When it came to Railway Parade newcomer Besk – a warehouse-style public house, kitchen and bottle shop – I was completely in the dark. With no online menu to study or Instagram food photos to investigate, I’m flying blind. I can enjoy the element of surprise for the first time in a long time. It’s exciting and admittedly, a little unnerving.
Across the train tracks from the almost-demolished Subiaco Oval, the old printers in West Leederville doesn’t feel like your typical pub, and it isn’t. Co-Owner, Architect Ben Braham, has brought a modern feel that blends old with new seamlessly. The vast space of exposed bricks, polished concrete, an original pressed tin ceiling and metal beams is as inviting as the friendly folks behind the bar.
I’m glad I take the initiative to book a table. Even on a dreary mid-week lunchtime the place is heaving. It’s full bar service, with the constantly evolving drinks menu found on TV screens at the bar.
If nothing tickles your fancy on the screens, chat to the knowledgeable and enthusiastic bar staff or browse the shelves in the adjoining bottle shop. Think of this as an extension of the wine and beer list. Here you can essentially buy a bottle and BYO. There’s a lot of choice, with WA essentials, boutique offerings (like Pinot from the Grampians), and drops especially made for Besk.
I enjoy a crisp house Semillon Verdejo made for Besk by Dormilona – perfect for pairing with seafood.
Chef picks a Stone and Wood Pacific ale from the craft beers on tap. The small Byron Bay brewery part-owned by shark boxer Mick Fanning and fellow surfer Joel Parkinson, is an easy-drinking bevvy – even for a non-beer drinker like me. I notice Chef holding onto his glass very tightly.
The menu is small, with fifteen easily shareable dishes – from a tiny bowl of olives, to hummus with fresh baguette (baked by neighbours Mary Street Bakery) working up to a larger “rotisserie of the day”. There’s a focus on seasonal produce, so if it’s not found on a tree or in the ground locally, then you’re not likely to see it on the Besk menu.
We start with salty, warm green olives ($6) a perfect accompaniment to craft beer.
Authentic pulled beef empanadas ($5 each) are handmade by their Brazilian chef.
The grilled cheese ($25) is a must-try. A triangular chunk of Greek saganaki cheese is grilled until gloriously crisp and golden, topped with a generous serve of charred WA prawns, a rich tomato sugo and wedge of lemon.
I turn accidentally vegan with the smoked beets dish ($15). Sweet roasted baby beetroot sit on a generous smear of soft cashew nut cheese, along with a little herb cream and frisee lettuce. A surprisingly delicious combo.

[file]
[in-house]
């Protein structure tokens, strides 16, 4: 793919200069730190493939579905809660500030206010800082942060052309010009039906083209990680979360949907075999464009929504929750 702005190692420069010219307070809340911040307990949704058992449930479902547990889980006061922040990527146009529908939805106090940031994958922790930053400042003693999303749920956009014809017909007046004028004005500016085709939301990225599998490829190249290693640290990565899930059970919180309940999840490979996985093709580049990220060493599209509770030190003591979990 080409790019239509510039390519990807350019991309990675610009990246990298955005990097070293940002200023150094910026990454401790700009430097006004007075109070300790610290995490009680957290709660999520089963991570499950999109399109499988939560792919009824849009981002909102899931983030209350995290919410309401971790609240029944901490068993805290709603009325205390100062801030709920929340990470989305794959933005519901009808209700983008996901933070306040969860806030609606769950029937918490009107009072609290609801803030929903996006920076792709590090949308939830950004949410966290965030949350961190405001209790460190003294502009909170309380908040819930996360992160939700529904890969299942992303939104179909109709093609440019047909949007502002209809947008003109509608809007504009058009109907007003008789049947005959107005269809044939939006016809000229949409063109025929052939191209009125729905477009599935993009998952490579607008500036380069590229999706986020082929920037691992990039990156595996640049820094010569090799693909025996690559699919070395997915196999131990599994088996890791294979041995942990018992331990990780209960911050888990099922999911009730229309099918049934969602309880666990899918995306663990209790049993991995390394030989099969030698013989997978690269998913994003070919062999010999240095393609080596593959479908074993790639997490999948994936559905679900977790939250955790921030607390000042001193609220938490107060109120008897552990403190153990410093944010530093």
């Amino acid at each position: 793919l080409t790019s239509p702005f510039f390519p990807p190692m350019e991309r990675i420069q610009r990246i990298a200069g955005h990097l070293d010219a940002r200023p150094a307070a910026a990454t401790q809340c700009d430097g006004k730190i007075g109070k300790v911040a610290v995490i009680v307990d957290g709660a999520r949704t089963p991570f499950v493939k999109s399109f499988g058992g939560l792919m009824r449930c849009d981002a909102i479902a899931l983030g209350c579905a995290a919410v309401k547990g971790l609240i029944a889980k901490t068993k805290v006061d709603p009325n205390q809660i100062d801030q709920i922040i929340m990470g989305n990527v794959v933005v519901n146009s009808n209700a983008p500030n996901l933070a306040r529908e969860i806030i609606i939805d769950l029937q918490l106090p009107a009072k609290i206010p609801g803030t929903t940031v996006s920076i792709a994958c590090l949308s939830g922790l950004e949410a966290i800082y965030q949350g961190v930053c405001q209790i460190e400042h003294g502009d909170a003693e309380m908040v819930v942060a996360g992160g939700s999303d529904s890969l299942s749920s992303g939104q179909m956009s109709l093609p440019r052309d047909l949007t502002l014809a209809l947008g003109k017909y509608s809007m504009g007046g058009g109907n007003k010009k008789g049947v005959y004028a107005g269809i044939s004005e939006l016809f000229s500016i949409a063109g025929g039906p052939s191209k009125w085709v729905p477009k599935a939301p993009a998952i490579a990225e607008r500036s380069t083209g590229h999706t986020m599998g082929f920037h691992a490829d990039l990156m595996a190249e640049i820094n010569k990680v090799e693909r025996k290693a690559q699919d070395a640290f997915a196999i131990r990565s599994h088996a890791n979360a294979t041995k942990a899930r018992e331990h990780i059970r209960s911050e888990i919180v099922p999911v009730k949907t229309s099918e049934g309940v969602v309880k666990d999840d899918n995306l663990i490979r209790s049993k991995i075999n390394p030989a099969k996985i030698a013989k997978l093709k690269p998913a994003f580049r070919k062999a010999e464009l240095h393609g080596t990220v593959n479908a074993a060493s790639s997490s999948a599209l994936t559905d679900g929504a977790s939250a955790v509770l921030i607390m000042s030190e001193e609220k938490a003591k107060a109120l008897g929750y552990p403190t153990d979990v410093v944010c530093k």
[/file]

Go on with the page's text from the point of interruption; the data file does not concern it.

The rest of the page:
There’s not a lot of hearty meat-based dishes on the menu, other than steak or fish and chips. Chef opts for the scotch fillet ($36) served with herby café de Paris butter, a pickled vegetable and herb salad, and seasoned chips. Chef’s bottom lip drops a little, as he discovers the scotchie is off the menu. A flank steak is offered, as well as a $10 discount. After he polishes off the steak, he admits it’s still a well-cooked and tender bit of meat.
We order all the desserts. To be fair, there are just two on the menu, as well as a selection of cheese. A twist on lemon and blueberry cheesecake, made with nuts and coconut cream, caters for our vegan friends.
A chocolate terrine, though most probably set in a terrine dish, is not a terrine. To me, terrines (meat based or otherwise) are lots of components pressed and set together, then cut into a slice. A sort of cross-section of many tasty things. This “terrine” was simply made of milk chocolate. Like a square of rich, very thick, chocolate mousse. While tasty enough served with cream and macerated cherries, it is slightly gritty and a little underwhelming.
Besk is a brilliant local to pull up a stool and discover boutique wines and beers without an ounce of pretension. An eclectic drinks programme by co-owner Elliot Moore, of Mane Liquor, is innovative. The food is far from pub grub, and I’d love to see something a little more substantial on the menu. Besk is well worth jumping on the train for.
Besk West Leederville – At a Glance
264 Railway Parade
Phone 6319 2290
■ Opening times
10am till late
value for money 4
■ Style – Modern Australian,
mainly share plates.
■ Wine – a little of everything,
natural wines from Europe, and boutique
drops from all around Australia.
■ Head Chef – Shannon Wilson
■ Owners – Elliot Moore and Ben Braham
■ Feel – relaxed and comfortable
■ Wheelchair access – Yes
Plates – $5 to $36
Dessert – $10 to $12.50
■ All in all – a welcoming local
bar/eatery, where the food and
drink menus challenge the tastebuds
with interesting offerings.
Get more info on the Besk West Leederville website.